Be sure to mark your calendars for the next big lunar event on Saturday September 10, where the UAE skies will be adorned with a full moon known as the Harvest Moon.

To the naked eye, the moon will appear completely round and bright the day before and after the event.

The September sky is full of astronomical marvels. According to Science Focus, “Viewing the moon just after moonrise has the added bonus that our satellite will appear redder in colour.”

Why is it named the Harvest Moon?

It holds a special place historically, owing to the month in which it falls. Particularly significant in western cultures, it marks the closing of the long summer days and is also when people reap the bounty of the fertile months.

September’s equinox marks the celestial end of summer and the beginning of autumn in the Northern Hemisphere.

According to, the Harvest Moon is traditionally "the name assigned to the full moon that falls closest to the autumnal equinox. The Harvest Moon gets its name from a geometric oddity. Because the lunar orbit makes a shallow angle with respect to the eastern evening horizon at this time of year, the moon rises only about 30 minutes later in successive evenings, instead of the usual 50 minutes or so.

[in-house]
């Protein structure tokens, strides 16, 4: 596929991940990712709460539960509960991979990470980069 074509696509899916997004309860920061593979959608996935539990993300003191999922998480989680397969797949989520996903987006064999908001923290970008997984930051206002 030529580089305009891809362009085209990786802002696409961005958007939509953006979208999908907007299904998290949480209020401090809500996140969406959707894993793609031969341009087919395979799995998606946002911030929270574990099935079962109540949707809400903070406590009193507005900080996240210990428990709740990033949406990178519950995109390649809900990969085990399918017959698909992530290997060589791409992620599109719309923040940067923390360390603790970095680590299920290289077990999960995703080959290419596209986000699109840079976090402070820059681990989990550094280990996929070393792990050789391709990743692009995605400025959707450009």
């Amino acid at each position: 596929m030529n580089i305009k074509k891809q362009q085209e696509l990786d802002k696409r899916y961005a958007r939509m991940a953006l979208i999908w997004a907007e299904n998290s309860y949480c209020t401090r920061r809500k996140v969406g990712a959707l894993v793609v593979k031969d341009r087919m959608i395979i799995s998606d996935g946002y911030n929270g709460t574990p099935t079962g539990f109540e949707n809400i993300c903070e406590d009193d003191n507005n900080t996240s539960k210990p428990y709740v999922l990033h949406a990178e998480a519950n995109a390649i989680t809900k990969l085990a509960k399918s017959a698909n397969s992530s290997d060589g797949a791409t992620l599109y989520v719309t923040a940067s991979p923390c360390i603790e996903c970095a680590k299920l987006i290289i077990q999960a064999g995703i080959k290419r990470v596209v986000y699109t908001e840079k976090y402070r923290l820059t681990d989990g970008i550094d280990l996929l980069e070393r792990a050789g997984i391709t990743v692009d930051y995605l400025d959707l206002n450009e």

Therefore, it never really gets dark between sunset and moonrise for several successive evenings; a boon to farmers working late to try to harvest their crops at the day’s end.”

Apparently, if October’s full moon happens to occur closer to the equinox than September’s, it takes on the name “Harvest Moon” instead.

In such a scenario, September’s full moon is referred to as the “Corn Moon”.

Jupiter, Saturn, and Moon – the trio

On September 10, Jupiter and Saturn will accompany our satellite across the sky.

In the wee hours of the morning, Jupiter, Saturn, and the moon can be found together in the southeast.

Then, the three celestial bodies will move westward.

It’s said by the end of September, Jupiter and Saturn will rise even earlier and bright Jupiter will hang low in the sky.

When can we see the next Harvest Moon?

In 2023, the Harvest Moon in the Northern Hemisphere will also take place in September, with the date being September 29. For the Southern Hemisphere, apparently, the date is March 7.

Why does the Harvest Moon have an orange hue?

The Moon can apparently have an orange or reddish glow while hanging low in the sky.

It’s said that the blue wavelengths get scattered by the atmosphere, leaving more of the red wavelengths, so the Moon gets an orange hue.


Copyright © 2022 Khaleej Times. All Rights Reserved. Provided by SyndiGate Media Inc. (